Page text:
Ben Lindbergh, Sam Miller, and professional player (and former Sonoma Stompers coach, catcher, and first baseman) Tommy Lyons discuss the different types of hustle in baseball, deciding what level of hustle is acceptable in a variety of situations and examining how the fan perspective on hustle differs from the player perspective on hustle, plus a postscript (1:14:40) on two Atlantic League plays, the Angels’ combined no-hitter in tribute to Tyler Skaggs, and Bob Gibson’s health.
Ben Lindbergh and Sam Miller banter about Ball Four and Jim Bouton, Million Dollar Coin Flip, Christian Yelich’s pursuit of the first 50-30 season and which combination of power and speed would be most impressive, a baseball scene on Cheers, how the MLB All-Star Game differs from other sports’ all-star games, Bubba Starling and the incredible first round of the 2011 draft, the latest Atlantic League experiments and a new rule that isn’t really about stealing first base, the effect of the unified trade deadline and the strange state of the standings, and more.
Audio intro: Lizzo, "Juice" Audio outro: Tommy James and the Shondells, "Ball of Fire"
Ben Lindbergh and Sam Miller banter about the Home Run Derby and the All-Star Game, Justin Verlander’s and Rob Manfred’s comments about the juiced ball, the recent rapid turnover among elite hitters, and an instance of premature celebration featuring Fernando Rodney, then answer listener emails about Verlander’s on-pace-to-be-historic strand rate, whether we should have recognized that Verlander’s decline in Detroit wasn’t permanent, whether we should redefine “scoring position,” whether it’s harder to make the majors or to stay there, and what would happen if strikeouts triggered ejections, plus a Stat Blast about a showdown (Sho-down?) between Shohei Ohtani the hitter and Shohei Ohtani the pitcher.
Ben Lindbergh and Sam Miller banter about Colin Poche, the “Is This Guy Good?” game for relievers, Mike Trout entering the All-Star break as baseball’s best hitter and player, whether Trout could ever have his number retired league-wide, the rate at which Trout is surpassing Hall of Famers in WAR, an old discussion about Derek Jeter jerseys and the popularity of Aaron Judge, whether catcher collisions and concussions could play a part in bringing about robot umps, Howie Kendrick and a myth about bat-dropping, Max Scherzer’s premature celebration, and more. Then they discuss the past, present, and future of the Home Run Derby, why this year’s Derby could be pivotal, whether the Derby could ever become a major standalone sport, shagging flies during the Derby, and other Derby details.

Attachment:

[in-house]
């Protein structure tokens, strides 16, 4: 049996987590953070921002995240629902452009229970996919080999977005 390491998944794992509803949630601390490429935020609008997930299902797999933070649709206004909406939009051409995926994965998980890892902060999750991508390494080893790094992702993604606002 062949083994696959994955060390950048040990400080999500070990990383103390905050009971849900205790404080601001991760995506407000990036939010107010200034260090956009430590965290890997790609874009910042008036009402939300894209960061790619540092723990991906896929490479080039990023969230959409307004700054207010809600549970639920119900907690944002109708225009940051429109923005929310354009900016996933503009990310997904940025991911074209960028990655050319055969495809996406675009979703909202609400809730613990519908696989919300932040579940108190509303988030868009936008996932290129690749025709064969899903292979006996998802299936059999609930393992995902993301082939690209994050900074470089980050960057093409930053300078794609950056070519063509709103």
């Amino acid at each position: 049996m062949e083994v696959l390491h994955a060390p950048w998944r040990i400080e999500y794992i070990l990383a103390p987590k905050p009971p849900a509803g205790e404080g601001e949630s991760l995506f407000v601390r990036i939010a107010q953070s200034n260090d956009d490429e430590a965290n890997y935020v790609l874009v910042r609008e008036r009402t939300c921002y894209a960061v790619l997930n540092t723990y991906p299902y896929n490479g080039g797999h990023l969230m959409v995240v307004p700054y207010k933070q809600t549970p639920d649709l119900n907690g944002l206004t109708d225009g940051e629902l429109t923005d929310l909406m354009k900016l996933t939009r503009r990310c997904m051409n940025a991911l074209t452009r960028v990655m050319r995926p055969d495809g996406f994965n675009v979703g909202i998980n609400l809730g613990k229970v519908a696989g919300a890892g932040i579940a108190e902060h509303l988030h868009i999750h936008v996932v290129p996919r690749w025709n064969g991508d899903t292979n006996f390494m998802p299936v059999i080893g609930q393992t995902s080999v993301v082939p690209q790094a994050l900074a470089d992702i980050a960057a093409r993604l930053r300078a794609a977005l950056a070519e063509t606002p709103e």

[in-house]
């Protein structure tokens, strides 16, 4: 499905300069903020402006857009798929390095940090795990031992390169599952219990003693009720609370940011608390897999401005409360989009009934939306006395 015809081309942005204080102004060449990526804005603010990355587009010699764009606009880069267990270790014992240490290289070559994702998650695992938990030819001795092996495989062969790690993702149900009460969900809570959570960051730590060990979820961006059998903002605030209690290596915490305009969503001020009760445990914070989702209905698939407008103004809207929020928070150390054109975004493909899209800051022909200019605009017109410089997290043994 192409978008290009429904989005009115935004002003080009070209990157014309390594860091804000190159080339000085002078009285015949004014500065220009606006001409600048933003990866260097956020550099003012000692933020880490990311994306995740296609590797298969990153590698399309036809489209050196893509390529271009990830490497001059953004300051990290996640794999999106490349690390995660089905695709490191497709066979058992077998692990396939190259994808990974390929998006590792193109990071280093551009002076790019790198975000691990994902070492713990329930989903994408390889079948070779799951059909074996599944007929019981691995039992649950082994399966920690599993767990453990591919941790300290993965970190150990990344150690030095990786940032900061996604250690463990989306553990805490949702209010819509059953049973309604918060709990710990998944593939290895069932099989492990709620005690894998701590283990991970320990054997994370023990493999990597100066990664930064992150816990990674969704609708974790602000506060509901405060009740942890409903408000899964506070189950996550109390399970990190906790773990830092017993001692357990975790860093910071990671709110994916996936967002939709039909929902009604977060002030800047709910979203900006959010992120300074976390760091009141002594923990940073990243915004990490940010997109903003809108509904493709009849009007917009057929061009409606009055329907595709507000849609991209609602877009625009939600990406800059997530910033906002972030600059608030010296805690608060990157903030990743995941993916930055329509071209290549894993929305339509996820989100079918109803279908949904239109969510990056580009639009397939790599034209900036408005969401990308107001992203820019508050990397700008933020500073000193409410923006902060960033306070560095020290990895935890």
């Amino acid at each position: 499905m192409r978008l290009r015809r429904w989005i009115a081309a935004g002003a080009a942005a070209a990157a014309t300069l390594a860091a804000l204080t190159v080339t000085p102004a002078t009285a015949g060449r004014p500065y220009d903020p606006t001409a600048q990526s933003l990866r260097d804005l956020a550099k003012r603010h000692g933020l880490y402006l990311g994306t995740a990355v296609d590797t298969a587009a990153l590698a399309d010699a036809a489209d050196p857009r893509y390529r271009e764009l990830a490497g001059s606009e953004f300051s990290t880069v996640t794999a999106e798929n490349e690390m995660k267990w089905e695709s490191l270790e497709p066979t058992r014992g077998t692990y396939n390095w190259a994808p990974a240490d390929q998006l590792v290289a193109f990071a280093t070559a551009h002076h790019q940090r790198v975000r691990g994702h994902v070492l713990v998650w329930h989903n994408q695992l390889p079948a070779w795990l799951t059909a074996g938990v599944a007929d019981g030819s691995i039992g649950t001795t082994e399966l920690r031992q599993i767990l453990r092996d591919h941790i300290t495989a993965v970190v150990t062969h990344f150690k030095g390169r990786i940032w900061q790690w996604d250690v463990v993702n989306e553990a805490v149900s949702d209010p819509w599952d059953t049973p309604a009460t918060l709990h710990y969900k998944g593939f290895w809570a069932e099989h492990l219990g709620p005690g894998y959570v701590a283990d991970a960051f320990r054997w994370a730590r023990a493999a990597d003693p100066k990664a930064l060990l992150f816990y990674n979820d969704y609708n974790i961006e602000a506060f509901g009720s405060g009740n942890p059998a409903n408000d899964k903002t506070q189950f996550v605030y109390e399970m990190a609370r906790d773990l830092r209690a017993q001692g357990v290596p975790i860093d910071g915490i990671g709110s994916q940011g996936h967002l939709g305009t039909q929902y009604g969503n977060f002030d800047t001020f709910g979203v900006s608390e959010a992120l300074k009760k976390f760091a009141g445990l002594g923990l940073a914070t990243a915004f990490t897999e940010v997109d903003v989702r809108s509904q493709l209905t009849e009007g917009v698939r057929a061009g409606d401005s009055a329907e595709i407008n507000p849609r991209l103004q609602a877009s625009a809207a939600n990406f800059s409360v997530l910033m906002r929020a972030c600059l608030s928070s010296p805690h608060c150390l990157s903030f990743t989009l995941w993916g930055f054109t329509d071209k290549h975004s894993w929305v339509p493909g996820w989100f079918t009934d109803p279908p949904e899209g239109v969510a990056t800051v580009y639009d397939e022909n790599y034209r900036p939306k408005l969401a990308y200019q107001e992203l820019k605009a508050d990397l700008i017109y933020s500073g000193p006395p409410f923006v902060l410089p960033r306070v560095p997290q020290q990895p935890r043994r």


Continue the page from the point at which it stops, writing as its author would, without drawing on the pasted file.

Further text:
Ben Lindbergh and Meg Rowley banter about Sam Malone maligning the Mariners, the unlikely career of pinch-hitter extraordinaire Mark Sweeney, the joys of watching Fernando Tatis, Jr., Bryce Harper’s Amazon store, and the definition of “MLB legend.” Then (29:43) Ben talks to Hall of Famer Bud Selig, Commissioner Emeritus and author of the new memoir For the Good of the Game, about Selig’s career, how he built consensus, the mistakes owners made in the ’70s and ’80s, collusion, how MLB missed opportunities to promote itself, steroid testing and Barry Bonds, public ballpark funding, the rise of MLBAM and big broadcast contracts, the future of competitive balance and labor peace, and more. Lastly (56:13), Ben and Meg reconvene to discuss Selig’s comments and analyze his complex legacy.
Ben Lindbergh and Meg Rowley reflect on the passing of Tyler Skaggs. Then (9:57) Ben and Sam Miller banter about whether it’s better for a team to be in a division with a few good teams or a division with one great team and a few bad teams and answer listener emails about whether baseball is a strong-link sport or a weak-link sport, whether a team could benefit by tailoring its park and its roster to a homer-averse style of play, which teams they think it would have been better for baseball for Mike Trout to have been drafted by, plus Stat Blasts about Charlie Blackmon’s home/road splits and the return of vintage Coors Field, and Trout’s chances of setting the record for the longest-ever reign by an active WAR leader.